Today, women account for more than one quarter of all new HIV/AIDS diagnoses. Women of color are especially affected by HIV infection and AIDS according to the CDC*. HIV infection was the leading cause of death for black women (including African American women) aged 25–34.

Given that condoms are not given out in prison, injectable drugs and tattoos are also present, and after release prisoners are likely to have goo health care and are in “communities of denial” it is very likely that the higher incarceration of people of color will lead to a disproportionate rate of HIV infection in women of color. This is also a function of the fact that men seeking men for sex have no counterpart in women.

AIDS, Black Women and Black Prisoners

Today, women account for more than one quarter of all new HIV/AIDS diagnoses. Women of color are especially affected by HIV infection and AIDS according to the CDC*. HIV infection was the leading cause of death for black women (including African American women) aged 25–34.

African-Americans aret 12 percent of the United States’ population, but are about half of all new infections and deaths from H.I.V./AIDS. In a recent speech deemed to be true by On the Issues* Hillary Clinton said, “If HIV/AIDS were the leading cause of death of white women between the ages of 25 and 34, there would be an outraged outcry in this country.”

The New York Times reported*** “Given that men who have sex with men account for a majority of H.I.V. cases among both black and white men, the spike in H.I.V. infections among black women has perplexed public health officials” . Is it because of drugs? The article goes on to suggest that “higher rates of H.I.V. among men who have been in prison may raise the risk of infection in their community”. The NAACP**** reports that together, African American and Hispanics comprised 58% of all prisoners in 2008, even though African Americans and Hispanics make up approximately one quarter of the US population.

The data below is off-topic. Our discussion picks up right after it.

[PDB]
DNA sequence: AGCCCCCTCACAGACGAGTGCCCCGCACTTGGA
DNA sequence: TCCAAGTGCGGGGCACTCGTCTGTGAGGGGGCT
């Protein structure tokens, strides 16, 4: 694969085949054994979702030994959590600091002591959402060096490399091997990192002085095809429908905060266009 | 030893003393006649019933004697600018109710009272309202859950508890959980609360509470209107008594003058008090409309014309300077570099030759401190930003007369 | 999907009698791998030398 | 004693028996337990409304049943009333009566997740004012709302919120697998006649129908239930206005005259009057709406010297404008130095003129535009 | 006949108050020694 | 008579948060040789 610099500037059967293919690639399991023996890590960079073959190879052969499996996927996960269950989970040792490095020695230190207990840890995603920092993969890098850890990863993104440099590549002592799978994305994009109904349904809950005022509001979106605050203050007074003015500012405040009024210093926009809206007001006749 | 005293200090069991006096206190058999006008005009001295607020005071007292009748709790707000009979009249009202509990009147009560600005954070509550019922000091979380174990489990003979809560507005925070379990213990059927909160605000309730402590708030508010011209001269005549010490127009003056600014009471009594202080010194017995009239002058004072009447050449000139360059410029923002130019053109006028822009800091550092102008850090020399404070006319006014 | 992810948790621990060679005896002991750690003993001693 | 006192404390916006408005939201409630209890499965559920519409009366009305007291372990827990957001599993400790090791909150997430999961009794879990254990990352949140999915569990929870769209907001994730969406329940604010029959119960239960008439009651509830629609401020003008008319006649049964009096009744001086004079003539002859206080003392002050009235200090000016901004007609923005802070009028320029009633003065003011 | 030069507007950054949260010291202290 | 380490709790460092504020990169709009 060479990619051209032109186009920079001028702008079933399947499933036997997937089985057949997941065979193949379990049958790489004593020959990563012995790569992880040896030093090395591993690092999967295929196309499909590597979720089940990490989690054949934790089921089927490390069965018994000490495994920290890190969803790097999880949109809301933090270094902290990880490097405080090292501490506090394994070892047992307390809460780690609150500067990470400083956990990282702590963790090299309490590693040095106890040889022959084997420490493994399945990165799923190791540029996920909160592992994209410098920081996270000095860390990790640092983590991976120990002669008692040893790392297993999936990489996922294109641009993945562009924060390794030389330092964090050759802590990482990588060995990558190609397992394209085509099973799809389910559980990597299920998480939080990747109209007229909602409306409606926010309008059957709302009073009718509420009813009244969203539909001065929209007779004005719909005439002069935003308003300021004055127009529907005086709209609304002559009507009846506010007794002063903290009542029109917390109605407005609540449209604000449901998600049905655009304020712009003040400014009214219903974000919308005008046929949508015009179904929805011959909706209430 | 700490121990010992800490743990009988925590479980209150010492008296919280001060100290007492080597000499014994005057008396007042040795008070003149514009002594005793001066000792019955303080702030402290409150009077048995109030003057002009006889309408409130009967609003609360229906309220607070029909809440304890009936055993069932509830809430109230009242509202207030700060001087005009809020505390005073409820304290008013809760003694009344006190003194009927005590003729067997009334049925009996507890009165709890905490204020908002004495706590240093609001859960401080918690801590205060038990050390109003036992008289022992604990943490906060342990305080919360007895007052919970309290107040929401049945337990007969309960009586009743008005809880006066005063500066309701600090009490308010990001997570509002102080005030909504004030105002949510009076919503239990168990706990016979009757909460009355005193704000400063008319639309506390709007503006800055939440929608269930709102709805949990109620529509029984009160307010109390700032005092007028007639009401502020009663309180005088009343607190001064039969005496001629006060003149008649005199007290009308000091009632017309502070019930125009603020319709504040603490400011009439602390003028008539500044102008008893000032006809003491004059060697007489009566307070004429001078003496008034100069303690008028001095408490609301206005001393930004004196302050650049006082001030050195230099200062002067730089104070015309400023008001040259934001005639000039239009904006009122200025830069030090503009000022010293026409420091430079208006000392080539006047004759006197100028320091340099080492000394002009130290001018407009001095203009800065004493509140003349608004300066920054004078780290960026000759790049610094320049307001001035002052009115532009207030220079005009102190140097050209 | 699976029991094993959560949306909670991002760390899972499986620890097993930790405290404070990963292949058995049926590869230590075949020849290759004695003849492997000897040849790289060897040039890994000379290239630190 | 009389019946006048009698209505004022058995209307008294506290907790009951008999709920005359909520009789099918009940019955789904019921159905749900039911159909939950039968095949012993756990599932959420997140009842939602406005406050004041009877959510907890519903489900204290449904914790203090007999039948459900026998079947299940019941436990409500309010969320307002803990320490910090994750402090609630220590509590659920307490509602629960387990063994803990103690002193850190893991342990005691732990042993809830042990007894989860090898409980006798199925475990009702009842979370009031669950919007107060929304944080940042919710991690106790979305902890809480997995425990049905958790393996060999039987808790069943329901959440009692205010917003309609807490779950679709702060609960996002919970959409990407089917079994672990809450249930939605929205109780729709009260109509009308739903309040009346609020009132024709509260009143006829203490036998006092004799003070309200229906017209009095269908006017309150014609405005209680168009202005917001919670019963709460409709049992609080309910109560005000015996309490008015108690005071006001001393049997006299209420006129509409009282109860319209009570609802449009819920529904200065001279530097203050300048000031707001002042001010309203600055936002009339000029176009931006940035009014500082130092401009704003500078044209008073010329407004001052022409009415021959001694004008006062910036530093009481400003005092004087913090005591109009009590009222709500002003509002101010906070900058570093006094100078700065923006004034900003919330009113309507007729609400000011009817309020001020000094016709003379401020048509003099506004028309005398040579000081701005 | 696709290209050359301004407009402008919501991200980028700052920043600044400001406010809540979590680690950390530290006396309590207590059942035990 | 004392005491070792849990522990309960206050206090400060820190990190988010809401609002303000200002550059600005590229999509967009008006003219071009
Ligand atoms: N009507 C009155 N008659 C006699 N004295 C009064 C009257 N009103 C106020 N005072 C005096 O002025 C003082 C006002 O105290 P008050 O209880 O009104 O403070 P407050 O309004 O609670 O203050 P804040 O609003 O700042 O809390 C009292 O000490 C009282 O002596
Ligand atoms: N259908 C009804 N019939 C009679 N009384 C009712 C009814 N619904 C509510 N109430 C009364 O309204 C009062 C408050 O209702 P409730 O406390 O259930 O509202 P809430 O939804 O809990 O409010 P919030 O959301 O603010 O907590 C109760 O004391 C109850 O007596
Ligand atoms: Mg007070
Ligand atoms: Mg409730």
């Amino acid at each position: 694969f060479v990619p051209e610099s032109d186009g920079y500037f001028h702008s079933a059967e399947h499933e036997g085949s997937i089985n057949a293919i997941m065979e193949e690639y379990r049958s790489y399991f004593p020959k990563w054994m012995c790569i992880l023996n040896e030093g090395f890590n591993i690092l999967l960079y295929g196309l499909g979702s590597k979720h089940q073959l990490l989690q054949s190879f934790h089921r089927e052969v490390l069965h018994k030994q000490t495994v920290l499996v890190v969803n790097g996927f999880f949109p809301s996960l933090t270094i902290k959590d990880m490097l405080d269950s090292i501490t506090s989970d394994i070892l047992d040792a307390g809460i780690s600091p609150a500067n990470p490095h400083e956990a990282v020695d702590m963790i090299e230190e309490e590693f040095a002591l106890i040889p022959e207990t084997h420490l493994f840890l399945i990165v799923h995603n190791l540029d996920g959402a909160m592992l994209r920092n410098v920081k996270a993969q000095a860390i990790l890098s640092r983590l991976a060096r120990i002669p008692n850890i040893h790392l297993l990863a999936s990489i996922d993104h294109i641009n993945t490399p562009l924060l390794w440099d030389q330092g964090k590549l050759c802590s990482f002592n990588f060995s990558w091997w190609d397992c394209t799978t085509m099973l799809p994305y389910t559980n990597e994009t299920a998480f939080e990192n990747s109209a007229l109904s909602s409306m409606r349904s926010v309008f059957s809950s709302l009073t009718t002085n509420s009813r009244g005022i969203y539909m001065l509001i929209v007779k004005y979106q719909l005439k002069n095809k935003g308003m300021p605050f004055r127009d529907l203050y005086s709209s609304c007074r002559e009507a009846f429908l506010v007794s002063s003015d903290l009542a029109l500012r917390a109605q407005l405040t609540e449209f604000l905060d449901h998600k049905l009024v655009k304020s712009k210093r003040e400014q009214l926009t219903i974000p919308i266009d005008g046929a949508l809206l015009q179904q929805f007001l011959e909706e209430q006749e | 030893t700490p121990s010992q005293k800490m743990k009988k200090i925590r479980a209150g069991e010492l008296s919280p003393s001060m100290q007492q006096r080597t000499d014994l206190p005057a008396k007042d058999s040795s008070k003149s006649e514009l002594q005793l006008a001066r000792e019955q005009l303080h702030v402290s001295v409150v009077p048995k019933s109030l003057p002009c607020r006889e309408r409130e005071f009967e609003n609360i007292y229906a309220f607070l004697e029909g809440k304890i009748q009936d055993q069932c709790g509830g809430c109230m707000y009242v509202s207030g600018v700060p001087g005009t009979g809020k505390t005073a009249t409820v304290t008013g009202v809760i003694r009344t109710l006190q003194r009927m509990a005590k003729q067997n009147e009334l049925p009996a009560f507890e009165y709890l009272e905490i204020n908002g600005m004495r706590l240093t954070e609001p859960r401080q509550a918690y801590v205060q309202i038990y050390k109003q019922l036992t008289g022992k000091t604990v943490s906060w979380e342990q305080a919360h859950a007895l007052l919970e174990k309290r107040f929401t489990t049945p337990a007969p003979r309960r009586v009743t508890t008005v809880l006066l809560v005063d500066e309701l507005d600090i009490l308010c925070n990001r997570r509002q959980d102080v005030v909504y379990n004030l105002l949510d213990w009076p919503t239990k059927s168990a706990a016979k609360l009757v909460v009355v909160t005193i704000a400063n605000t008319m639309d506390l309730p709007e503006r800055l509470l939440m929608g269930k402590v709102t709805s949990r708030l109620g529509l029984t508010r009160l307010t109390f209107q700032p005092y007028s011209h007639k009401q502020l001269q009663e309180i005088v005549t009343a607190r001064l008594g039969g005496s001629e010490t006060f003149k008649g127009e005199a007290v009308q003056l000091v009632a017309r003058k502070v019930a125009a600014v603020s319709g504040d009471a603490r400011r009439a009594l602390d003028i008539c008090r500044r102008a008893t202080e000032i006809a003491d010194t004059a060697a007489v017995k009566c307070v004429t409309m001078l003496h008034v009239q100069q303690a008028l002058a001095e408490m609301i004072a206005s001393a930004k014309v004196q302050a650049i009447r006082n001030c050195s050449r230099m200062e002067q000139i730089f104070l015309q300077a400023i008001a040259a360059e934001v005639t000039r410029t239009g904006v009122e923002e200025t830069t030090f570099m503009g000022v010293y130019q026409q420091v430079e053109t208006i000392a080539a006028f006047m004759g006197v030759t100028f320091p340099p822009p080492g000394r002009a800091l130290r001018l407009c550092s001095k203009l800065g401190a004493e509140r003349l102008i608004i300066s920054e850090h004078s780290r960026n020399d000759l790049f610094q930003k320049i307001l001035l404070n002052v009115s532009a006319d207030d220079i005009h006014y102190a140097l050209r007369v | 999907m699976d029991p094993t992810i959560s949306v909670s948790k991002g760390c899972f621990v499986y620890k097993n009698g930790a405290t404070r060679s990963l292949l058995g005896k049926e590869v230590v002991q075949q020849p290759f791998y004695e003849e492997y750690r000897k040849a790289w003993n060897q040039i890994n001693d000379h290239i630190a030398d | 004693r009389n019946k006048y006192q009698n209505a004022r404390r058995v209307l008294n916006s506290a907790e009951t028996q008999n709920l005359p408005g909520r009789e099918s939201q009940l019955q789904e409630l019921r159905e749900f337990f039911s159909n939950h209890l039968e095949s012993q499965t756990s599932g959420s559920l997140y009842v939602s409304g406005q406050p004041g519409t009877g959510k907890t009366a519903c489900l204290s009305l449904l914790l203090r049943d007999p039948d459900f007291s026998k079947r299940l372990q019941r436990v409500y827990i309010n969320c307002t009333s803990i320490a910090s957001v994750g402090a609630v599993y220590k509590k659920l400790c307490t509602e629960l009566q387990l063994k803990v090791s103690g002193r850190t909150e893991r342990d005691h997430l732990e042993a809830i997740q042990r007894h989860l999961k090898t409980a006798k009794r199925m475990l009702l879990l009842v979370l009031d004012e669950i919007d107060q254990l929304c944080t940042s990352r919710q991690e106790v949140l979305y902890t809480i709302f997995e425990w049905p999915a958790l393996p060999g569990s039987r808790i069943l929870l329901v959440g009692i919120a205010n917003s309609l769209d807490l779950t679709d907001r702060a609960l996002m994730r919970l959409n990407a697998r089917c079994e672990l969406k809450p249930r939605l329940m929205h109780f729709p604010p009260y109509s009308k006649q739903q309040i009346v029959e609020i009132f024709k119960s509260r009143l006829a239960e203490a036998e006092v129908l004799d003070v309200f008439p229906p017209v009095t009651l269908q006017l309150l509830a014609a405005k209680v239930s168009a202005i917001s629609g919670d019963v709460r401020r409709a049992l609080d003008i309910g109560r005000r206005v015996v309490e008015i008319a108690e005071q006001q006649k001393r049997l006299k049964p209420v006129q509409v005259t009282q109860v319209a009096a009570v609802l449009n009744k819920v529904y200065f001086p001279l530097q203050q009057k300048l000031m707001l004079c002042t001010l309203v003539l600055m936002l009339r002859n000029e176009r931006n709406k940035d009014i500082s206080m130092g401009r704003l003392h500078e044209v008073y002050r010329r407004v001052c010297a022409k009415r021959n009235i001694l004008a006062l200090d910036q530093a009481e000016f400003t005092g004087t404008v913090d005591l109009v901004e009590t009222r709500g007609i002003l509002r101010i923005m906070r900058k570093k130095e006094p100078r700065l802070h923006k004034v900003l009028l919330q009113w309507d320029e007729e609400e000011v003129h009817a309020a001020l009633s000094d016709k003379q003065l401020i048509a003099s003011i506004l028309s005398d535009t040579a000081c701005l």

Given that condoms are not given out in prison, injectable drugs and tattoos are also present, and after release prisoners are likely to have goo health care and are in “communities of denial” it is very likely that the higher incarceration of people of color will lead to a disproportionate rate of HIV infection in women of color. This is also a function of the fact that men seeking men for sex have no counterpart in women.

So, the homophobic and racist “blame the victim” attitudes, which have no roots in facts, since blacks are no more prevalent than others to have bisexual encounters or riskier health actions, dorve are wrong and steroprofiles.

So whats to be done? Some legislation has adressed the rapes and assaults in prison but are not enforced.

The “New Jim Crow” criminal justice outrages should be adressed sooner than later for this and other attacks on people of color.

The mission of the NA is to “resist racism” and the problems described here is part of our raison d’entre!


Affirmative Action

This is another blog on the upcoming decision at SCOTUS the Supreme Court of the United States. This time on an attack on affirmative action as represented by the appeal on the University of Texas’s admission policies.

Based on reports by the New York Times*, “the affirmative action plan at the University of Texas seemed to be in trouble at the Supreme Court on Wednesday. By the end of an unusually long and tense argument, a majority of the justices appeared unpersuaded that the plan was constitutional”.